Did you know Portland’s renowned southern bluefin tuna fishing is linked to its proximity to the continental shelf?
This is just one of many interesting facts about the south-west’s geology that 3D-geomodeller Aleks Vujovic is keen to share at this week’s Sungold Field Days event in Allansford.
Mr Vujovic, from the Geological Survey of Victoria, is working in Warrnambool as part of the Victorian Gas Program, a $42.5 million project scoping conventional gas reserves across the state.
Geologists working in the region are setting up a marquee cinema at the event to give attendees the opportunity to learn more about Victoria’s geology – with a focus on the Otway Basin – through a 3D-projection.
Mr Vujovic said the fishing example showed how geology affected people’s lives.
“You can see how close the continental shelf is to the coastline, so it drops off very quick,” he said. “That’s why we get people from Portland catching really big bluefin tuna, because they’ve got upwellings of plankton and other organisms along this shelf and the tuna follow.”
He said better understanding the region’s geology could teach people, such as farmers, more about groundwater resources.
Victorian Gas Program community engagement manager Grant Clarke said running the sessions was a way of introducing more people to science.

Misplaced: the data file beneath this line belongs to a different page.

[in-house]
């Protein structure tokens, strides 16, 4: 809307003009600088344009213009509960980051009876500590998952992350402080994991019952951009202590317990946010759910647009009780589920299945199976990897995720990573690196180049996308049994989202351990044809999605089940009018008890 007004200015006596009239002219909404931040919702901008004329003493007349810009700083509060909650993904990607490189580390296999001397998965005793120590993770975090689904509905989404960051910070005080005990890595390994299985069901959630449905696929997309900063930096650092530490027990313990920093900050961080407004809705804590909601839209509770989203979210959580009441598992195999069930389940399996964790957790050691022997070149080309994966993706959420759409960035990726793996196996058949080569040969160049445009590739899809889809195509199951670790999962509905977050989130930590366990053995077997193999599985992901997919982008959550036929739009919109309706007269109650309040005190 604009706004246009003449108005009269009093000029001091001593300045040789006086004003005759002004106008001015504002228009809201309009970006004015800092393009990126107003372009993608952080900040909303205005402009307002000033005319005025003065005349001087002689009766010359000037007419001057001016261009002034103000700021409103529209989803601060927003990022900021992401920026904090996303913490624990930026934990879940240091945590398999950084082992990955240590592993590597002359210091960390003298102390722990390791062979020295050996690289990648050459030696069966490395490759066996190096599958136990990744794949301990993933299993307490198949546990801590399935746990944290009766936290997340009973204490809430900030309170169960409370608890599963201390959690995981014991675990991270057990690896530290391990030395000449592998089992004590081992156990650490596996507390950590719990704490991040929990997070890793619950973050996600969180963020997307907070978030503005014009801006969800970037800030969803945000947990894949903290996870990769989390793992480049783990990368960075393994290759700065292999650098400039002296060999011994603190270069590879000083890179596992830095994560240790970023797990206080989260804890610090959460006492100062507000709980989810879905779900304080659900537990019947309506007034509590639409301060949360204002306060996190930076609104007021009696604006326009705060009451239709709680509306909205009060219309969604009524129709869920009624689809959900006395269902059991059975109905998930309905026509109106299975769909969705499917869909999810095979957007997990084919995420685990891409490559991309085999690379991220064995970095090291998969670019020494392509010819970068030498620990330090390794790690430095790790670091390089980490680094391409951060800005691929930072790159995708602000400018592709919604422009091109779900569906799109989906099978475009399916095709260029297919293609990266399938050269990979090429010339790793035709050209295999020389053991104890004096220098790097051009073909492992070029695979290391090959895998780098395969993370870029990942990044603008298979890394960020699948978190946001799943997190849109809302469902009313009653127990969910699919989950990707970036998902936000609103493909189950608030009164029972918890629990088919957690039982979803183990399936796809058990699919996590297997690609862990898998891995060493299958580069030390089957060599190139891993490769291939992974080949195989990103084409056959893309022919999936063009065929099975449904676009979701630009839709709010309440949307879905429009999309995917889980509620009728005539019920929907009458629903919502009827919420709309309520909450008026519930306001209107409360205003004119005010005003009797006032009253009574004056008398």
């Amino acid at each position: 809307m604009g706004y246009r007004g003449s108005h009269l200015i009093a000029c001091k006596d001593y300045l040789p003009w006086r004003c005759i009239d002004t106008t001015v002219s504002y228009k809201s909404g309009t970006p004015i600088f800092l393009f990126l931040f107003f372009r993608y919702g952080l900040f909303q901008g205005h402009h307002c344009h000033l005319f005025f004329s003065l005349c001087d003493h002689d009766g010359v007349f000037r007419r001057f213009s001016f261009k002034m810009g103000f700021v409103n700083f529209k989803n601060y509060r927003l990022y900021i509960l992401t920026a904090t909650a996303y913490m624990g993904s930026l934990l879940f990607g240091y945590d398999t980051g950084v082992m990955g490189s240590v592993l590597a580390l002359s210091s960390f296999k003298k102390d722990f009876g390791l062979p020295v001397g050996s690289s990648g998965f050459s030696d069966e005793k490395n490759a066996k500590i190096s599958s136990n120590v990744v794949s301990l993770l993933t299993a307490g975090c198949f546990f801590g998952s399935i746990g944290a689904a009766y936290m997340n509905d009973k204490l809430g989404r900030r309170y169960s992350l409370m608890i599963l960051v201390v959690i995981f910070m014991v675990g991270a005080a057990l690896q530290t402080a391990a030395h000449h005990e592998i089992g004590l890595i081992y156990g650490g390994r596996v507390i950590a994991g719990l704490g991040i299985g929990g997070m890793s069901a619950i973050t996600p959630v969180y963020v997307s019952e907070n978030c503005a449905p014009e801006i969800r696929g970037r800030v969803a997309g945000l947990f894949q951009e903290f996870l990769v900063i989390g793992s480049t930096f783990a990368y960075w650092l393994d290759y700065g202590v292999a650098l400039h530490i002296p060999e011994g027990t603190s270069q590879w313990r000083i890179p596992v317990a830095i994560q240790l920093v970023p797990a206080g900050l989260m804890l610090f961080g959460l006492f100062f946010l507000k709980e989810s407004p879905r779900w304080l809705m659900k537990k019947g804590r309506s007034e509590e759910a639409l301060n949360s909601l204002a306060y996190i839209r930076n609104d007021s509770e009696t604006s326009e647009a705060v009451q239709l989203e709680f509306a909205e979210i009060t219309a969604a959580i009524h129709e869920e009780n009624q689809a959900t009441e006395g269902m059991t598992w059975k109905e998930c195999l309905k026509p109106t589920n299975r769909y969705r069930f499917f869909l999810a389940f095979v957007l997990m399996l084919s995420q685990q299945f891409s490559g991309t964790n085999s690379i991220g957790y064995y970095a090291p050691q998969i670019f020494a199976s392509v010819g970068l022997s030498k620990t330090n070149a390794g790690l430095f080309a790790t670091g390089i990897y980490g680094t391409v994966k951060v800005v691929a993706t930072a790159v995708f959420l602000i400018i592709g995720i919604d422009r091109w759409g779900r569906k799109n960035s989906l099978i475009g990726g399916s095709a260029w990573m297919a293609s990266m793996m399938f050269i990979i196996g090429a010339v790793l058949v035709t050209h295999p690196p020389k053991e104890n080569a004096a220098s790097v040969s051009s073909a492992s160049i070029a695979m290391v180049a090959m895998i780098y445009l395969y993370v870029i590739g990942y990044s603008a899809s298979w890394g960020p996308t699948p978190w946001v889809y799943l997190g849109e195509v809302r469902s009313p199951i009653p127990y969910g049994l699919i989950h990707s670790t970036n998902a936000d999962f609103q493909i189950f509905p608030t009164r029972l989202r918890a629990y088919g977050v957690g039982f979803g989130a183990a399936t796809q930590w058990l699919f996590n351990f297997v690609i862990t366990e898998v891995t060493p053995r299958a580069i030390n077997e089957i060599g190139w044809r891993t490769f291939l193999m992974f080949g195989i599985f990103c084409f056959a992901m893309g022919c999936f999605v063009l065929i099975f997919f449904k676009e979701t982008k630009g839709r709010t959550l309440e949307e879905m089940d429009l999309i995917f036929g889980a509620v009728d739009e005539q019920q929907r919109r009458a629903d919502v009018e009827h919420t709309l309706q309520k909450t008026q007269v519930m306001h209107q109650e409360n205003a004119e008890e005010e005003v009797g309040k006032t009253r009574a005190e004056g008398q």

He said it also helped people understand the work involved in the Victoria Gas Program.
The program has led to a team of up to 15 people set up in Warrnambool undertaking three years of surveying work ahead of the state’s moratorium on conventional gas exploration being lifted in mid-2020.
Fracking, or unconventional gas exploration, has been permanently banned.
The program is focused on the Otway Basin in the south-west and the Gippsland Basin in the state’s east, with the Otway Basin considered the most prospective part of the state for conventional gas.
An early report from the program estimated there was seven months’ supply of conventional onshore gas for the state in the Port Campbell area.
Sessions lasting 20 minutes will run on the hour at Sungold Field Days, running from Wednesday to Friday this week, and participants will have the chance to put questions to geologists.